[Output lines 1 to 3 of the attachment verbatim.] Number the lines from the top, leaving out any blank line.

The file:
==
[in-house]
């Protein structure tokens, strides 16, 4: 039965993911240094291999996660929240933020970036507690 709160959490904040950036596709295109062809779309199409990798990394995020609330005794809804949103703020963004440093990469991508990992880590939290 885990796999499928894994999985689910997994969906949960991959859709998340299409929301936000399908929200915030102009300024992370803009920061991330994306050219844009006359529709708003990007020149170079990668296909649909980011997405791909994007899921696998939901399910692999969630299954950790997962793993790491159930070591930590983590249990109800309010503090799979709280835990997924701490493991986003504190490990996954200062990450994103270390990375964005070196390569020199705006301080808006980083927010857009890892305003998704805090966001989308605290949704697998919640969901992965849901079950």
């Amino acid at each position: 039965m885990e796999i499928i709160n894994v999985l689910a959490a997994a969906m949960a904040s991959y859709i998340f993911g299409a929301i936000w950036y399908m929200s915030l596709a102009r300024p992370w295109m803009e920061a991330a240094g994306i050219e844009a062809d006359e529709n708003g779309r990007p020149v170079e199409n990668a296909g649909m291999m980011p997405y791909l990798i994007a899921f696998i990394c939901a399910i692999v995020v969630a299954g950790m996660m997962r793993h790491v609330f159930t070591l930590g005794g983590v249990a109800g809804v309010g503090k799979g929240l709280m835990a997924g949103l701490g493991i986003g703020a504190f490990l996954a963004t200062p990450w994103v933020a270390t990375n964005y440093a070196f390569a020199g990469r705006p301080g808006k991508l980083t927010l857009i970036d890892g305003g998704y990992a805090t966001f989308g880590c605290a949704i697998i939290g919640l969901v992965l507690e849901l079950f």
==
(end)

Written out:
[in-house]
């Protein structure tokens, strides 16, 4: 039965993911240094291999996660929240933020970036507690 709160959490904040950036596709295109062809779309199409990798990394995020609330005794809804949103703020963004440093990469991508990992880590939290 885990796999499928894994999985689910997994969906949960991959859709998340299409929301936000399908929200915030102009300024992370803009920061991330994306050219844009006359529709708003990007020149170079990668296909649909980011997405791909994007899921696998939901399910692999969630299954950790997962793993790491159930070591930590983590249990109800309010503090799979709280835990997924701490493991986003504190490990996954200062990450994103270390990375964005070196390569020199705006301080808006980083927010857009890892305003998704805090966001989308605290949704697998919640969901992965849901079950």
């Amino acid at each position: 039965m885990e796999i499928i709160n894994v999985l689910a959490a997994a969906m949960a904040s991959y859709i998340f993911g299409a929301i936000w950036y399908m929200s915030l596709a102009r300024p992370w295109m803009e920061a991330a240094g994306i050219e844009a062809d006359e529709n708003g779309r990007p020149v170079e199409n990668a296909g649909m291999m980011p997405y791909l990798i994007a899921f696998i990394c939901a399910i692999v995020v969630a299954g950790m996660m997962r793993h790491v609330f159930t070591l930590g005794g983590v249990a109800g809804v309010g503090k799979g929240l709280m835990a997924g949103l701490g493991i986003g703020a504190f490990l996954a963004t200062p990450w994103v933020a270390t990375n964005y440093a070196f390569a020199g990469r705006p301080g808006k991508l980083t927010l857009i970036d890892g305003g998704y990992a805090t966001f989308g880590c605290a949704i697998i939290g919640l969901v992965l507690e849901l079950f």